By Curtis K. Shelburne: Religion columnist
In the preface to The Pillars of the Earth, thriller-writer Ken Follett tells how he came to write a historically-based novel about the building of a grand Gothic cathedral.
In the midst of writing best-sellers, he’d toyed with the project for a long time, starting it, stopping it, almost dropping it. But, against his better judgment, he kept coming back to it.
“In the book business,” he writes, “when you have had a success the smart thing to do is to write the same sort of thing once a year for the rest of your life. Clowns should not try to play Hamlet. Pop stars should not write symphonies.” It made no sense for him to try to write something “out of character” and “over-ambitious.”
Strange, he says, that he would focus his story on the building of a cathedral when he doesn’t believe in God and doesn’t consider himself a “spiritual” person. (Whatever that is. “Spiritual” can be a squirrelly word whether it’s used by believers, unbelievers, or sort-of-believers.)
What’s more, his early religious upbringing argued against his ever writing a book centering on a cathedral. His family belonged to a “Puritan religious group called the Plymouth Brethren.” For them, “a church was a bare room with rows of chairs around a central table. Paintings, statues, and all forms of decoration were banned. The sect also discouraged members from visiting rival churches, so,” he writes, “I grew up pretty much ignorant of Europe’s wealth of gorgeous church architecture.”
But he did write the book, which became his most successful, and he caught my attention on page 2.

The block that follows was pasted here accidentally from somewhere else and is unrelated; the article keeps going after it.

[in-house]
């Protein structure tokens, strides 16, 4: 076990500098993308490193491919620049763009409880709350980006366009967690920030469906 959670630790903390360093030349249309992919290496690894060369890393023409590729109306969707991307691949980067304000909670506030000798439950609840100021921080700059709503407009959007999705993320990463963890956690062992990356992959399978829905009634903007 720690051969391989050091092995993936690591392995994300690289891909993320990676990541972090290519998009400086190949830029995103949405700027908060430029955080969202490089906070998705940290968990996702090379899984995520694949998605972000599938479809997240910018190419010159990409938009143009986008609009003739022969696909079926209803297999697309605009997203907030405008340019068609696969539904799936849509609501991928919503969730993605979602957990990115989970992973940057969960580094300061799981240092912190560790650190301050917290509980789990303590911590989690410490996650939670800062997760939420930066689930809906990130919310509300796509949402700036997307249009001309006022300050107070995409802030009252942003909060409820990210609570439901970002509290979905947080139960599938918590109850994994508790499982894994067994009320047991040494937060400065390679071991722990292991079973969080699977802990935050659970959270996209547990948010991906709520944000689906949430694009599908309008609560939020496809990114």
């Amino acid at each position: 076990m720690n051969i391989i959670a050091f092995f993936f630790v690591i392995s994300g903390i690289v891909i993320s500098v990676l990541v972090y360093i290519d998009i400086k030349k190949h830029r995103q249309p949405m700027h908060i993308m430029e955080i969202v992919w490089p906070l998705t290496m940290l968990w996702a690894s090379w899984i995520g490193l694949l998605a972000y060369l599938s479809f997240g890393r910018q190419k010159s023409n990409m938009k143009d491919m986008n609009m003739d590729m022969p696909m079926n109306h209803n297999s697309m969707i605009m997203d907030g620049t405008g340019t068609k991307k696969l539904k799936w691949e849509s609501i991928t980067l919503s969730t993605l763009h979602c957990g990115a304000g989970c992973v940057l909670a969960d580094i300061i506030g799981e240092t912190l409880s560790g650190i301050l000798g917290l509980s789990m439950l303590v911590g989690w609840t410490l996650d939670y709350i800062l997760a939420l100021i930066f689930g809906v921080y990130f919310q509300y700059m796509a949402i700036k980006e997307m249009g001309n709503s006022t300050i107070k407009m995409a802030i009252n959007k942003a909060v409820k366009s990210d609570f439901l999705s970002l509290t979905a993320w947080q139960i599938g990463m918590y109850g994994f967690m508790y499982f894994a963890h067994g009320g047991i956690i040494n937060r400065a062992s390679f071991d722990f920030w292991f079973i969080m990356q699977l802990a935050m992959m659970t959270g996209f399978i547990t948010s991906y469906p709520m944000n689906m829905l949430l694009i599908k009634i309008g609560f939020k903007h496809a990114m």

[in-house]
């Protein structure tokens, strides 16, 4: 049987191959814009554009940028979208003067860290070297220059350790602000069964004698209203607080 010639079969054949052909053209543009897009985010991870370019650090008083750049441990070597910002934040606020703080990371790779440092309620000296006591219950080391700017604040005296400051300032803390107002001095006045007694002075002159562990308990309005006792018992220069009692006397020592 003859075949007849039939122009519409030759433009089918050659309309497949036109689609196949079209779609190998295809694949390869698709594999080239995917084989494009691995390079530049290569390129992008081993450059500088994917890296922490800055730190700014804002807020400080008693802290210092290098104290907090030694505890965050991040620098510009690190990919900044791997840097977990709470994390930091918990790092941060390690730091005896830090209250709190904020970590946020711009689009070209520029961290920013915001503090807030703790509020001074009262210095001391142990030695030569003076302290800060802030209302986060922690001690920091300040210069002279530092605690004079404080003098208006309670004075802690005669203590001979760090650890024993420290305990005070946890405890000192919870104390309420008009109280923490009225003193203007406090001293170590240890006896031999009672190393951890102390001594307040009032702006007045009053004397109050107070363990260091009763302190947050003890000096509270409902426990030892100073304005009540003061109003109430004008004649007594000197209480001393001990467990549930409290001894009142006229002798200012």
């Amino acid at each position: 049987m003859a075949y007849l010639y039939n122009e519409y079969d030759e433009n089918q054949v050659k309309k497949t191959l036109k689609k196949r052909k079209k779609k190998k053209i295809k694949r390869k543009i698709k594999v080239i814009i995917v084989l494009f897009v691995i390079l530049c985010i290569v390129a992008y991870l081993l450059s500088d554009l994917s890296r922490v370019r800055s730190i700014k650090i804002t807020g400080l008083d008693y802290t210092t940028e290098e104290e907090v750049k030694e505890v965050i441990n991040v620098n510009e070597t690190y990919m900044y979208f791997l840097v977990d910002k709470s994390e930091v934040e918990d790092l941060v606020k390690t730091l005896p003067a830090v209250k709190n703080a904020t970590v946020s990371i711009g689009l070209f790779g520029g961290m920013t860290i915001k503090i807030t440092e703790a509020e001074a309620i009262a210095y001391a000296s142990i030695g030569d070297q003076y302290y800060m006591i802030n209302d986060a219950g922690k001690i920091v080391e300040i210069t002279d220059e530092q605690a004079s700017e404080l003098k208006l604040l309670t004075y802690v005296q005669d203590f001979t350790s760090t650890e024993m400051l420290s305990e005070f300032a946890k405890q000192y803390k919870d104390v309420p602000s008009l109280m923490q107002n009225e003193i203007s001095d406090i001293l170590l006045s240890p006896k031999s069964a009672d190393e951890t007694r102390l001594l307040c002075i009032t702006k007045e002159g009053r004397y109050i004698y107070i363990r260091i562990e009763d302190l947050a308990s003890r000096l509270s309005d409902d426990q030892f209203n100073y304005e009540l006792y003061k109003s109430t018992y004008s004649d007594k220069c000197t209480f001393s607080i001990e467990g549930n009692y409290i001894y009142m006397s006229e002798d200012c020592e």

I’d heard of the Brethren, “Plymouth” being one flavor. (Storyteller Garrison Keillor’s “Sanctified Brethren” sub-type is one he made up, but the real deal was obviously his model.)
The more I learn about the Brethren, the more I think the church I grew up in WAS them. We thought just like them. We distrusted color and mystery and crosses and preachers, loved law, were grace-challenged, etc. Yes, I learned to love the Lord there, but our distrust of anything much bigger than what we could control or do or figure out, was deeply damaging. It’s not difficult for me to understand those who refuse to believe in a God that stunted.
We hurt ourselves badly if we choose to stay behind the walls we build and think we have nothing to learn from others who love the Lord.
It’s okay to love cathedrals. Lots of folks who love the Lord deeply have worshiped him in cathedrals, and Puritan “shoeboxes,” and all sorts of edifices in between.
But anyone who thinks that God is locked up in their box, be it penny-pinching paltry or breathtakingly beautiful, is in for a surprise.